The Opening Ceremonies
Rain, rain, and more rain. As in literally, it rained on the athletes' parade. The idea of involving athletes from other sports is indeed novel, and the UAAP has been trying to feature non-basketball sports for a number of years already.
To this end, it has had some measure of success with the volleyball games. Involving all athletes in the opening ceremonies was therefore a natural next step. It's how to execute it that's been the problem ever since.
File this under the "it sounded like a good idea at the time" category. July is one of the wettest months of the year, so the chances of rain on July 9 were fairly good. And boy, did it rain. The football field was soaked and did not have good drainage, so much so that there were puddles of water everywhere. The weather was so bad that three of the four schools who had basketball games the following day -- namely FEU, DLSU and Adamson -- didn't allow their basketball teams to march for fear of compromising their health so close to opening day.
The program leading up to the actual parade of athletes could have been better if the performers were not prancing around muddy and wet grass. The condition of the field also slowed down the momentum of Olsen Racela on his way to lighting the flame, and it took away a little bit of the drama.
Also, I thought the show was just a little too Ateneo-centric. Yes, Ateneo was the host, and there's an unwritten rule that the host can indulge a bit in some breast-beating during the opening ceremonies. But if you're trying to make this season more than just about basketball, then it might have been better to tone down the "hey, look at us" rhetoric.
For instance, the emcees, who were all Ateneo graduates, started the program by discussing the upcoming parade, and how this opening would be very different because it would be the first to involve all the other sports. Well and good. But after that, they couldn't stop talking about Ateneo's four-peat aspirations. For a non-Atenean, it somehow felt off. After all, majority of the crowd came from the seven other schools. Not sure if they enjoyed listening to all that.
The parade itself wasn't that bad, but again, it could have been better for the athletes if they weren't made to stand in the mud for nearly an hour. All in all, the Olympic-style concept was good, but very ambitious. Unless someone builds a stadium with a retractable roof, or the UAAP opening is pushed back to summer, it might be better to keep it indoors next time.
FEU 74, DLSU 65
RR Garcia happened. The reigning UAAP MVP poured in 17 of his 21 points in the second half to help turn back the Archers. Garcia scattered 10 points in the payoff period, including two big triples, as the Tamaraws erected a 10-point lead late that they used as a cushion to thwart a last-minute La Salle surge that cut the lead to four.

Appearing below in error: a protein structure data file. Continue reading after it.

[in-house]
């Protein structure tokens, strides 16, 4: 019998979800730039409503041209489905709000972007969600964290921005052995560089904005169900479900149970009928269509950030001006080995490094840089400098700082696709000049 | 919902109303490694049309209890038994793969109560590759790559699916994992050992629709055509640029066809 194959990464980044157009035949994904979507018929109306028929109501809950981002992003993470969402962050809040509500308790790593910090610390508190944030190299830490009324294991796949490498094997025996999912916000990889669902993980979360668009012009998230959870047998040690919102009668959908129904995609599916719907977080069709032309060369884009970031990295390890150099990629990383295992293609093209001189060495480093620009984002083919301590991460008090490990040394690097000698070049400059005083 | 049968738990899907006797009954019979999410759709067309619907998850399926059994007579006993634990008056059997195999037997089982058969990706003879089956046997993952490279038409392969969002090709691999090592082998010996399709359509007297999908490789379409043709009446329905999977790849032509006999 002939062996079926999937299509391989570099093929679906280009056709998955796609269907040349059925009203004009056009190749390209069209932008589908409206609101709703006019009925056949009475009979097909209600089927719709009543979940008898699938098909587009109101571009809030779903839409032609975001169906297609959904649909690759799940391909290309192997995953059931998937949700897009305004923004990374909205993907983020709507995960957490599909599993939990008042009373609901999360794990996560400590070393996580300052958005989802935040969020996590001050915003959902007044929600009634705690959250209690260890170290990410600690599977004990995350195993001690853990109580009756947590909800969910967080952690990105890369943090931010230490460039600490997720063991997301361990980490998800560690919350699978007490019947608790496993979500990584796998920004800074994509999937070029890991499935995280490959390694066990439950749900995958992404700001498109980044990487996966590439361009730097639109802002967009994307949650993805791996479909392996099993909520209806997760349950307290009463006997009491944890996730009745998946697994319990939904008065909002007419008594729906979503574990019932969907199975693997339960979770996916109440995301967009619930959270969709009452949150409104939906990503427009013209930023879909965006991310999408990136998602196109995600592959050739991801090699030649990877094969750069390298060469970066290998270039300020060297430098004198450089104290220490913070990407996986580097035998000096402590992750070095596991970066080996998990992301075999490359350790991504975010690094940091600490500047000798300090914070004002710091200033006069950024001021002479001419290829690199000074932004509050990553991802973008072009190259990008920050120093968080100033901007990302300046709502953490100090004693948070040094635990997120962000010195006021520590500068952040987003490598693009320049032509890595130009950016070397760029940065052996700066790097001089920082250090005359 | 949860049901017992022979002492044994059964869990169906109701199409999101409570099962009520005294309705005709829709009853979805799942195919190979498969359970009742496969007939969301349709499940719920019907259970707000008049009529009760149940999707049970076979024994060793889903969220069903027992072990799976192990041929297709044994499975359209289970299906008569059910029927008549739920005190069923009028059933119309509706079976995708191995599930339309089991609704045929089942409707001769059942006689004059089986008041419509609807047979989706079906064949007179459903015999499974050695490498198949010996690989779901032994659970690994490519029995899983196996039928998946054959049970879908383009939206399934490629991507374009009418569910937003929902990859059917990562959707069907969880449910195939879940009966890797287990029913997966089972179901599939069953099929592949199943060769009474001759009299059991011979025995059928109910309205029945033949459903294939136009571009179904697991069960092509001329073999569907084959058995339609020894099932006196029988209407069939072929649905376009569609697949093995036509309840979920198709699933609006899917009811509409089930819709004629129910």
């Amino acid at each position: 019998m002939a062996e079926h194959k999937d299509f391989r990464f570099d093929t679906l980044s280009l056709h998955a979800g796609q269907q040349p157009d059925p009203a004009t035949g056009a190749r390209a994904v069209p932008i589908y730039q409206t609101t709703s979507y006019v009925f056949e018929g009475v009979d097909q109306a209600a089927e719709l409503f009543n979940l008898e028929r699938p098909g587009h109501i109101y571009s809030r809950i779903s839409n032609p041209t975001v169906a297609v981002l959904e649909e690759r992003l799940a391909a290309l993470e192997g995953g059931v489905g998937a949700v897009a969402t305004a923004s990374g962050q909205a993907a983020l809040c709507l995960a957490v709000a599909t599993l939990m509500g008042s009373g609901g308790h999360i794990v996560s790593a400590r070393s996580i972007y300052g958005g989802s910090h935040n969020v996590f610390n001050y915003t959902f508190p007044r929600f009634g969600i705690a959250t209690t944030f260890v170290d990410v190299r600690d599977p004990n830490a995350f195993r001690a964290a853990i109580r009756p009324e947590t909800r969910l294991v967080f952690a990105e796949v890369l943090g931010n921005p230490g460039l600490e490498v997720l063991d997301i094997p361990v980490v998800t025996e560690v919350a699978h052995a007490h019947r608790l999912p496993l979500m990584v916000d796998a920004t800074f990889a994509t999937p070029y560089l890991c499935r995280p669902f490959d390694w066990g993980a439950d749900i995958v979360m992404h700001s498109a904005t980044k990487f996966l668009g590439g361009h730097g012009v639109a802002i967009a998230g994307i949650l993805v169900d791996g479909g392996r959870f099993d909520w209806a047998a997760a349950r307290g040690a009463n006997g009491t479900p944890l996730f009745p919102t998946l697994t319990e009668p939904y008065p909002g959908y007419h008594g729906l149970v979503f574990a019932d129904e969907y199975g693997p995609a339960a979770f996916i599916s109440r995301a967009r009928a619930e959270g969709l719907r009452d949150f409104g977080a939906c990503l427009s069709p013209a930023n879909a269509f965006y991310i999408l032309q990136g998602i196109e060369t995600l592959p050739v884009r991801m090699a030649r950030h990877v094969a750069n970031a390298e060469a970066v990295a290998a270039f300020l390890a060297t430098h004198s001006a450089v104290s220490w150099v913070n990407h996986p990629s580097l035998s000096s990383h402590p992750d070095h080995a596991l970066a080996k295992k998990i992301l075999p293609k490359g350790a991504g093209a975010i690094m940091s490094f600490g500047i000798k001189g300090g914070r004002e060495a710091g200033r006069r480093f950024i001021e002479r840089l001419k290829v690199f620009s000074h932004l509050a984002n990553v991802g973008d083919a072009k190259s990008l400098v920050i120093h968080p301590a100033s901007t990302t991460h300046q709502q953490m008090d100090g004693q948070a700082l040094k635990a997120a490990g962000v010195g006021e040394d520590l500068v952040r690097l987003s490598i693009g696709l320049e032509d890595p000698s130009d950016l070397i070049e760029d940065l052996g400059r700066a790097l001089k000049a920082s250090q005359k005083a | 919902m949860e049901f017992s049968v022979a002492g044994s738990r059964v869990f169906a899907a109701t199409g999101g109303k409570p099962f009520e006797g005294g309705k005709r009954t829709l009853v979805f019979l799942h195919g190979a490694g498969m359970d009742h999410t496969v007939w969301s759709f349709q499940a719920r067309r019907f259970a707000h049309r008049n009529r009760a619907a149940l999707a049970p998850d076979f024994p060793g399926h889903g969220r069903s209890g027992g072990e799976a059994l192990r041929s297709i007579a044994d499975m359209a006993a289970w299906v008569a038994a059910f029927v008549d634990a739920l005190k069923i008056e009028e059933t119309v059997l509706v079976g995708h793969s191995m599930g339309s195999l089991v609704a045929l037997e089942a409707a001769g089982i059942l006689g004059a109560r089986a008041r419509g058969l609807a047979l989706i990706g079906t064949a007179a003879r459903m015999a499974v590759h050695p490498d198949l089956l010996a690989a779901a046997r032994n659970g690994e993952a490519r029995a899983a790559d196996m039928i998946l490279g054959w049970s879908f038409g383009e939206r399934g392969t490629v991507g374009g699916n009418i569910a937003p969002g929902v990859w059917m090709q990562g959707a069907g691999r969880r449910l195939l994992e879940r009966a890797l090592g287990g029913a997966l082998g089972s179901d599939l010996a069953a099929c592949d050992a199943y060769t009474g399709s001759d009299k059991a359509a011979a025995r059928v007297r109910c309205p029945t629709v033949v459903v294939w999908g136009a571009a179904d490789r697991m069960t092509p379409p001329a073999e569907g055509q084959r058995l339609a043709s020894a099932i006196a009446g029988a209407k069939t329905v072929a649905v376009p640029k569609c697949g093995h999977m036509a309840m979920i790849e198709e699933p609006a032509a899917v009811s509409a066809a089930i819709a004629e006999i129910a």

Smart Gilas player Aldrech Ramos also came up big with 16 points and 8 rebounds, while ex-Gilas member JR Cawaling was the third Tamaraw in double figures with 10. The Archers had trouble all game long in their halfcourt set, especially with their only outside sniper Joseph Marata seeing limited minutes due to a hamstring injury. The other shooters couldn't find their range, and the team made only two triples the entire game. Meanwhile, the deep frontline rotation of Norbert Torres, Papot Paredes, Arnold Van Opstal, Jovet Mendoza, Ponso Gotaldera and Maui Villanueva had only 13 points combined.
La Salle's vaunted press and running game, which they rely on for quick points, wasn't too effective against a veteran team like FEU. Garcia, Terrence Romeo, Jens Knuttel and rookie Cris Tolomia easily handled the Archers' defensive pressure, and FEU actually had more turnover points than La Salle.
The bright spot was the triumphant return of point guard LA Revilla from a two-year absence due to an assortment of illnesses that nearly ended his playing career prematurely. But Revilla was the only Archer in double digits with 18, and the team as a whole shot less than 30% from the field.
Check out Game 1 photos here.
Ateneo 55, Adamson 51
Zero points in almost seven playing minutes happened. Adamson was ahead 51-44 with 6:58 left and looked poised to beat Ateneo for the first time since 1997. But somehow, the Falcons found a new way to lose to the Blue Eagles, failing to score a single point the rest of the way in an astonishing display of horrible offense.
Coach Leo Austria's game plan was simple: single coverage on man-mountain Greg Slaughter, let him get his points, then clamp down on the others. And for the first 33 minutes of the game, it worked.
Slaughter checked out with 23 points, the only Eagle to break double digits, in an impressive UAAP debut.The Falcons put Austin Manyara on him, and the Kenyan import had his hands full as he was simply too small to negate Slaughter's height and heft advantage. The ploy could have paid off if only Adamson had made one or two baskets down the stretch.
Slaughter shot 9-of-14, while the rest of the team sputtered to shoot an ugly 9-of-40.
Yet those stats became irrelevant because Ateneo scored -- and Adamson didn't —- when it mattered most: in the end game. The Blue Eagles came up with a few good defensive plays down the stretch, but during those seven minutes, it was more of Adamson playing bad offense than Ateneo playing good defense.
Roider Cabrera and Janus Lozada got a few good open looks from outside, Eric Camson ran his favorite turnaround move a couple of times, and the two-headed point guard of Jerick Canada and Lester Alvarez took their usual jumpers. Nothing dropped, and because of that the losing streak now stretches to 29 games.
Check out Game 2 photos here.